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Page:Popular Science Monthly Volume 19.djvu/115

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INTERNATIONAL RELATIONS.

are due to him as a man, and he is a man everywhere. The first condition necessary, in order that man may perfect himself, is that he enjoy all the natural and legal faculties without which he could not live. The rights of man, therefore, are independent of the diversity of states; they appertain to him simply as a man—that is to say, they belong to him everywhere.

The equality of the foreigner and the citizen is the basis of the private international law: if the foreigner did not enjoy any civil rights, it would not be a question by what law his rights were to be determined; in that case not only would the international law have no reason of being, but it would be impossible. This is why the private international law is of such recent date. In fact, scarcely any two of the writers upon it agree as to its nature and scope. Some authors, convinced of the inanity of theory, have believed that the law should rest upon facts; in presence of the extreme diversity of national legislation, they have appealed to the comity that peoples should observe in their relations with each other; each in its legislation having an interest in looking to the welfare of the foreigner, inasmuch as its own citizens are taken into account by the foreign laws. This is nothing less than the doctrine of interest—a doctrine false in philosophy and false in law; interest is not a principle, it is a fact, and a variable fact according to the circumstances and the passions. The right, on the contrary, should rule the facts; it is a contradiction of terms to pretend that interest, always hostile, will put an end to the eternal conflicts which it begets. On the contrary, it will be seen that the facts are the great obstacle which this science has to contend with. How will a union be established in the midst of this infinite diversity? It is the contrariety and diversity of laws that demand application of the judge: is it the national law which the judge should apply, or that of the parties to the suit? And what will be done in case the parties belong to different nationalities? Shall we take into account the law of the place where the subject of the dispute is situated? Shall we distinguish whether they are chattels or immovables? If it is a question arising upon contract, shall we have recourse to the law of the place where the contract is made, or where it is to be executed? Shall we give a preference to the law of the debtor or to that of the creditor? If there is involved the validity of instruments in writing, shall we follow the law of the place where the writings were made? By what principle shall a judge decide in this sea of doubts? These are the principles sought by the private international law.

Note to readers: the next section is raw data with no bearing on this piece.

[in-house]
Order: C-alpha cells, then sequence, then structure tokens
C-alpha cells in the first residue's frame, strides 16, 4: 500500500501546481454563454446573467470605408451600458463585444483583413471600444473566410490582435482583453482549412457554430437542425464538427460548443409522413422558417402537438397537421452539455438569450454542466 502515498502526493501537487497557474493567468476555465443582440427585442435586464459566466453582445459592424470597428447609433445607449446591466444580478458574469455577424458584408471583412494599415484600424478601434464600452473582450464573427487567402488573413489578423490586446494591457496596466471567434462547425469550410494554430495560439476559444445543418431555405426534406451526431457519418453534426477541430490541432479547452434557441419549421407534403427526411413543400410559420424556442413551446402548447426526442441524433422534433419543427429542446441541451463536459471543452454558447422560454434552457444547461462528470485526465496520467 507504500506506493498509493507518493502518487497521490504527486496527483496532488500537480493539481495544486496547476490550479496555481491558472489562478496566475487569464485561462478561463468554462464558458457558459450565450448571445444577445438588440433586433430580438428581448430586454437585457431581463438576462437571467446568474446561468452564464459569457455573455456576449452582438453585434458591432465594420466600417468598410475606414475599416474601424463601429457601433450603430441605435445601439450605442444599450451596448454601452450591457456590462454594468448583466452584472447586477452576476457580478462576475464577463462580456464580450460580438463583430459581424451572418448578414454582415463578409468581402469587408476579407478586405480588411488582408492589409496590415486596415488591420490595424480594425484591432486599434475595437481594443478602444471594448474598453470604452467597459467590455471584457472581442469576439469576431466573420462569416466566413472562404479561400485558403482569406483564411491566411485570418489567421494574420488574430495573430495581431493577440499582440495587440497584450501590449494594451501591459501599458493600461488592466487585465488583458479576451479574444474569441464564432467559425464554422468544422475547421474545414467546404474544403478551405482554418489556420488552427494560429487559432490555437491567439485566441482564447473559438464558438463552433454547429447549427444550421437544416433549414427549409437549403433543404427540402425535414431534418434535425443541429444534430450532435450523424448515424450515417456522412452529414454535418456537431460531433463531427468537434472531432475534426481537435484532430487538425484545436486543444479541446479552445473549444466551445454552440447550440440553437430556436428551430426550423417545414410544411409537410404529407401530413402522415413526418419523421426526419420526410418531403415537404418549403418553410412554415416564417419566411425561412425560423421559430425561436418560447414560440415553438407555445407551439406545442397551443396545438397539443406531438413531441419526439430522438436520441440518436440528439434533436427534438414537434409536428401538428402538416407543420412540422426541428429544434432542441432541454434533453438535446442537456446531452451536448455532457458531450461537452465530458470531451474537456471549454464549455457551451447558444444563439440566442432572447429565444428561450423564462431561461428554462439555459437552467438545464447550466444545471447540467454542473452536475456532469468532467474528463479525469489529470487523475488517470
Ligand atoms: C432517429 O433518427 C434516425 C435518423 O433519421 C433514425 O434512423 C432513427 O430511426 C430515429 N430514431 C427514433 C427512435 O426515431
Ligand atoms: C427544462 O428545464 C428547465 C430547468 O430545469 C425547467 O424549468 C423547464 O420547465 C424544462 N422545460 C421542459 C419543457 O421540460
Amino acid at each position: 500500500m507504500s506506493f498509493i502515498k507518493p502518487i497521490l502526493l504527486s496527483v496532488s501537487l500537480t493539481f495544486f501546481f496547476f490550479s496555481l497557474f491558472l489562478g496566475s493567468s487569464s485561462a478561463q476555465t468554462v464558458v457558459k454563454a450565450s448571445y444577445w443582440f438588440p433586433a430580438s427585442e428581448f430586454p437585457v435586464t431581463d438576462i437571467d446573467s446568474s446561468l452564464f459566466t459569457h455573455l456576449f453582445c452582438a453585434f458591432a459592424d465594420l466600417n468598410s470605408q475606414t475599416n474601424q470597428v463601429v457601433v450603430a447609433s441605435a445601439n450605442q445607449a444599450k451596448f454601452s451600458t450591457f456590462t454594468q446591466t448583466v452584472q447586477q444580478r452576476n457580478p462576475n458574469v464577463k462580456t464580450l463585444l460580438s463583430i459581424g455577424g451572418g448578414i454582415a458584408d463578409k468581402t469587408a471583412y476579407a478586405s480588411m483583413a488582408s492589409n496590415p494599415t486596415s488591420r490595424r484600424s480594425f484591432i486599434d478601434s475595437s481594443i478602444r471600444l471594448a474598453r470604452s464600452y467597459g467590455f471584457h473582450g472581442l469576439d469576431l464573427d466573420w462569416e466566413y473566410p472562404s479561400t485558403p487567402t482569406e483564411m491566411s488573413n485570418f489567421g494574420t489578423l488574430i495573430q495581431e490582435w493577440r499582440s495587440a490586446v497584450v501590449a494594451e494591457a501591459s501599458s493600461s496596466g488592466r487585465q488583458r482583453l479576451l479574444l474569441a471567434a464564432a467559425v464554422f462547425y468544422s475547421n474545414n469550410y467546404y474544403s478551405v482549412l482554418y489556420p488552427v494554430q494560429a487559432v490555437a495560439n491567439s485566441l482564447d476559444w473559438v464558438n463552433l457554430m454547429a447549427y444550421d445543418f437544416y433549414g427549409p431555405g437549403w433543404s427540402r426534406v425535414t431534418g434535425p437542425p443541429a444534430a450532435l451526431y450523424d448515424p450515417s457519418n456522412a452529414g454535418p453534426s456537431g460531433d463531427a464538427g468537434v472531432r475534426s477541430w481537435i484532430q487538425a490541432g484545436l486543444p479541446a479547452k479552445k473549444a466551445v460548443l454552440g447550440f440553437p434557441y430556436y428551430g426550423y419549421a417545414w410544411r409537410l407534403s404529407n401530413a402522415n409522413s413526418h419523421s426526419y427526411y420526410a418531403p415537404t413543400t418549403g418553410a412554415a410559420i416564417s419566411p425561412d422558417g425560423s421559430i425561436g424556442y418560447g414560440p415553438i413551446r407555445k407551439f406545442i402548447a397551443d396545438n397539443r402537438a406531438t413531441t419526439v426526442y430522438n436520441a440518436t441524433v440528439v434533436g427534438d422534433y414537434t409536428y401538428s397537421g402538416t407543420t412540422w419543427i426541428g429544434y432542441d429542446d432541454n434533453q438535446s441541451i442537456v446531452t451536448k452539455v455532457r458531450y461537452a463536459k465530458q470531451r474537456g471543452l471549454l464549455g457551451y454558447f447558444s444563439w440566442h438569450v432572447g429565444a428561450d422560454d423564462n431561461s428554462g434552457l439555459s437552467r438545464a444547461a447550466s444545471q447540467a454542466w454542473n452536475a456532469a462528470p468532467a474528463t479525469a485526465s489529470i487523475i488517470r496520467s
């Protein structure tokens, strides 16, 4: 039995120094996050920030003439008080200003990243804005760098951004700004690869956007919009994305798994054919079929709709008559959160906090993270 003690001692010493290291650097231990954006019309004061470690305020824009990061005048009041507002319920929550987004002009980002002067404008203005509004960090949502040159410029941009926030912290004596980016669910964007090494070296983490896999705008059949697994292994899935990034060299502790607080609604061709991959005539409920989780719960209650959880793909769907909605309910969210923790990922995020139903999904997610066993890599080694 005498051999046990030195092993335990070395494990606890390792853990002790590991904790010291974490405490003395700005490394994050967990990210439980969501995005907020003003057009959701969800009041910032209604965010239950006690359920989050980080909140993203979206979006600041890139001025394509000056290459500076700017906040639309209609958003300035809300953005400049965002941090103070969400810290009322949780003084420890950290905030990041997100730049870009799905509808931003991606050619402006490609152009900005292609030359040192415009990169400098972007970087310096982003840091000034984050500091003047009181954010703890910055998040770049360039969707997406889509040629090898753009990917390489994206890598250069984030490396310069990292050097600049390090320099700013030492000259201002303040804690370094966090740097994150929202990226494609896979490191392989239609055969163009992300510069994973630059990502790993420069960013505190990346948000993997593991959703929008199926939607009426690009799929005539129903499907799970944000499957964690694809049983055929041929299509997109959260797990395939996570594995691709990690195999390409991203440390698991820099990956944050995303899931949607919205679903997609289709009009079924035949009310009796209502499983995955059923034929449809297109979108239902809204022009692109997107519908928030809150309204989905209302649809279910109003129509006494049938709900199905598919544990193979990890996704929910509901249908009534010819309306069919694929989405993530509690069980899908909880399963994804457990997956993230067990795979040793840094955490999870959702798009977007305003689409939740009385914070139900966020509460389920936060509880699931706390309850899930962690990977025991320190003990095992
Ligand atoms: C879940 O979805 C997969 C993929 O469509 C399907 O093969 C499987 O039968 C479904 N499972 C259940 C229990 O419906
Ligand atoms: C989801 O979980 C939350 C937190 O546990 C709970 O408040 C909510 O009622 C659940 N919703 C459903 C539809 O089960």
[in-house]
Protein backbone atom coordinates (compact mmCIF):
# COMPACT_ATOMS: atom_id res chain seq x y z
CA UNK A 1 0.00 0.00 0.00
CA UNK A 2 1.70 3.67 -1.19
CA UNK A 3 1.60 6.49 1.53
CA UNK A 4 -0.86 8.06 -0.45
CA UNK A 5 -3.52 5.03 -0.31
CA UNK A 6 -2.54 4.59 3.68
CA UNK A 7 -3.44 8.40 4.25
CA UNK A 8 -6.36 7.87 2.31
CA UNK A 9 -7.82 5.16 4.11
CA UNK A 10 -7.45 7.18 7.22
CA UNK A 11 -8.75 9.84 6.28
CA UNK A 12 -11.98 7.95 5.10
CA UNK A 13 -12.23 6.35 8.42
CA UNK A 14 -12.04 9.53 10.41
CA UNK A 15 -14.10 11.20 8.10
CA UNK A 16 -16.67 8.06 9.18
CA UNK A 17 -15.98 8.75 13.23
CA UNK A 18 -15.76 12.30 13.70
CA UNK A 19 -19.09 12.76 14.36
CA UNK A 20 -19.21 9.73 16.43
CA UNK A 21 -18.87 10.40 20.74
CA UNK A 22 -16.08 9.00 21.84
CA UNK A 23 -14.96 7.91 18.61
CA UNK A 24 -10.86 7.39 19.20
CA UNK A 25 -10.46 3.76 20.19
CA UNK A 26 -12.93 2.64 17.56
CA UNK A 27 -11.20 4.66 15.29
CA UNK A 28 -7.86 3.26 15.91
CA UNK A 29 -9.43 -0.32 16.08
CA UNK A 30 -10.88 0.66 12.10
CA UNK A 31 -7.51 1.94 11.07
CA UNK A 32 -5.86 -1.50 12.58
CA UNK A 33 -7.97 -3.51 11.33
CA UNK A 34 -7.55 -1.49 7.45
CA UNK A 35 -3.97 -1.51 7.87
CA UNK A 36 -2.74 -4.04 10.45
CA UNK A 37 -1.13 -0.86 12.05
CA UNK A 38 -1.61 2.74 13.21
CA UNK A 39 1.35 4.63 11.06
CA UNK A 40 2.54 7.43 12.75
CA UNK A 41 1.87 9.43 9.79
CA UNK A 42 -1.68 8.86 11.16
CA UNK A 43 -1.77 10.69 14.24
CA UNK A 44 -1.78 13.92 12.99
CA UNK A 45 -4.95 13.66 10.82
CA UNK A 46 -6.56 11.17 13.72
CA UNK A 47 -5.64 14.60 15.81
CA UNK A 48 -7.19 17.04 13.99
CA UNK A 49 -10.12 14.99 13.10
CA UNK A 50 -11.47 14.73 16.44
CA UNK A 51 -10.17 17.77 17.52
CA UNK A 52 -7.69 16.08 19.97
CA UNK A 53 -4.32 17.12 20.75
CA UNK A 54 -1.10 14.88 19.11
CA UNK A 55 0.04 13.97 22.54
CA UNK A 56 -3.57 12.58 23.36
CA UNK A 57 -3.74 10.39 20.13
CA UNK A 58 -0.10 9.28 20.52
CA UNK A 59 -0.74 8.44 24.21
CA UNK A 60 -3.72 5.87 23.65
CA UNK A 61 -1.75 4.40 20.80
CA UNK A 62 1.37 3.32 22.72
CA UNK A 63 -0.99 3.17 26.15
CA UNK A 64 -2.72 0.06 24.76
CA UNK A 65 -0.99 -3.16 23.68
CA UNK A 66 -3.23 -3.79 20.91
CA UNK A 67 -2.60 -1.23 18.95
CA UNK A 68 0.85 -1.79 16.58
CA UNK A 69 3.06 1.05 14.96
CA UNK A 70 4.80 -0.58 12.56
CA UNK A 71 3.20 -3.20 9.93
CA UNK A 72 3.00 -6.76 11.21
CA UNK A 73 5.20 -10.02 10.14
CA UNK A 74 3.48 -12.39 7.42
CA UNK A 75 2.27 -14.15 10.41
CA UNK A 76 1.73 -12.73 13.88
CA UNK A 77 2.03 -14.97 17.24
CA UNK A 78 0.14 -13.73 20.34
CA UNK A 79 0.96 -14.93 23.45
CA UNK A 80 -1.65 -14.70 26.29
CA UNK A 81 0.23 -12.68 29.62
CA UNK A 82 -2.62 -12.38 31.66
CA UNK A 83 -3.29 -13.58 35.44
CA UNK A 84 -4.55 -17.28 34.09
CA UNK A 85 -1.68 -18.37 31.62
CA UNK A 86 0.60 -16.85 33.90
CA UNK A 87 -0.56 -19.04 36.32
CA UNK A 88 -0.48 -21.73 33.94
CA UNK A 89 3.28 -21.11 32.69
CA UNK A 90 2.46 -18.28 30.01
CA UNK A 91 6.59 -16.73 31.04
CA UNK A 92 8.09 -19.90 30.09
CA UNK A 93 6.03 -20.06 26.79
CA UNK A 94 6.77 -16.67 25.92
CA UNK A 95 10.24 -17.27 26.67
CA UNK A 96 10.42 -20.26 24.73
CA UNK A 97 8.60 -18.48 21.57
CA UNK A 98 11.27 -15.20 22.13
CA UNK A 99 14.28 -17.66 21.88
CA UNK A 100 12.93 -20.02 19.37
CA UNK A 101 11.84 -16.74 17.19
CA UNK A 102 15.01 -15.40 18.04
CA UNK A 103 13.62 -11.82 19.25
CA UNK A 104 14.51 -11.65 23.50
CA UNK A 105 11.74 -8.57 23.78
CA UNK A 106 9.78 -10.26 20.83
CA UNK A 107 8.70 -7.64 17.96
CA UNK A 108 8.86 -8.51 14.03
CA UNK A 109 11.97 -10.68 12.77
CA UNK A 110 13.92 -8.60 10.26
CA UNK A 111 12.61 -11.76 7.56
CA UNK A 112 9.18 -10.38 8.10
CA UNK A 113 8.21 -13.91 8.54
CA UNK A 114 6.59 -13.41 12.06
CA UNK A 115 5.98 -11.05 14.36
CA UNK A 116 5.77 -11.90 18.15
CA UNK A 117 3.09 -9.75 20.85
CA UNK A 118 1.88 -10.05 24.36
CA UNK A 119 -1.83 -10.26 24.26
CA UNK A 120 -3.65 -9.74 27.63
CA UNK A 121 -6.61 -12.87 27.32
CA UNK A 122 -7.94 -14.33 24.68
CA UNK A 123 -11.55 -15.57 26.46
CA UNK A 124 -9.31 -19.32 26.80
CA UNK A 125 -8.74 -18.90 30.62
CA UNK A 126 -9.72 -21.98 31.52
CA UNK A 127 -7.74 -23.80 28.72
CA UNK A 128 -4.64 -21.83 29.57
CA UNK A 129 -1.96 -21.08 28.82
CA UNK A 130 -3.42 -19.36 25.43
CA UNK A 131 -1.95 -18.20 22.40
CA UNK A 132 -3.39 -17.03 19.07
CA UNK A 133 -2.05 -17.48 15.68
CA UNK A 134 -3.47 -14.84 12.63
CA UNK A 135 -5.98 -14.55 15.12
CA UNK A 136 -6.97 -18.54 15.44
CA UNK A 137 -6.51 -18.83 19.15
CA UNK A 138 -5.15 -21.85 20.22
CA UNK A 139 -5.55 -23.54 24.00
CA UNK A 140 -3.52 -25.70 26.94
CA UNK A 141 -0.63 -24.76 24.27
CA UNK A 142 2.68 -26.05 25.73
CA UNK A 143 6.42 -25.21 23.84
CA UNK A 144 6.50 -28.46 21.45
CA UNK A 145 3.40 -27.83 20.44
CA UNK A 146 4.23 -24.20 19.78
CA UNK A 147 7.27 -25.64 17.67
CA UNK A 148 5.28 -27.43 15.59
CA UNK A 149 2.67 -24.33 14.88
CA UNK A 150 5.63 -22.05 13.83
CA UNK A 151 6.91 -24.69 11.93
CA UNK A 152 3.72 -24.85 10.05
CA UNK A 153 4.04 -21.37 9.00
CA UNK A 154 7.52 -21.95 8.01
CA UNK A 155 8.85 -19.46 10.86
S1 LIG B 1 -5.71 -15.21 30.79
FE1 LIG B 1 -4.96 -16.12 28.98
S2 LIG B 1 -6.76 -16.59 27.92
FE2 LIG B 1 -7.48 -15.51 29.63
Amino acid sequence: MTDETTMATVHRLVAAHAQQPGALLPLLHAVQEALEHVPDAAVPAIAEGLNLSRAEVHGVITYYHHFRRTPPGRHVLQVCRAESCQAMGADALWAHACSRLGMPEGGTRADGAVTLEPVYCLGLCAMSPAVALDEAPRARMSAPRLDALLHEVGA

Private international law, considered as a positive law, reposes on the agreements expressed or implied, which are entered into between sovereign nations. Treaties alone can put an end to the war of conflicting interests and diverse laws. There is but one means of conciliating nations who recognize no superior authority, and that is by way of concurrence of consent. Italy, under the inspiration of Man-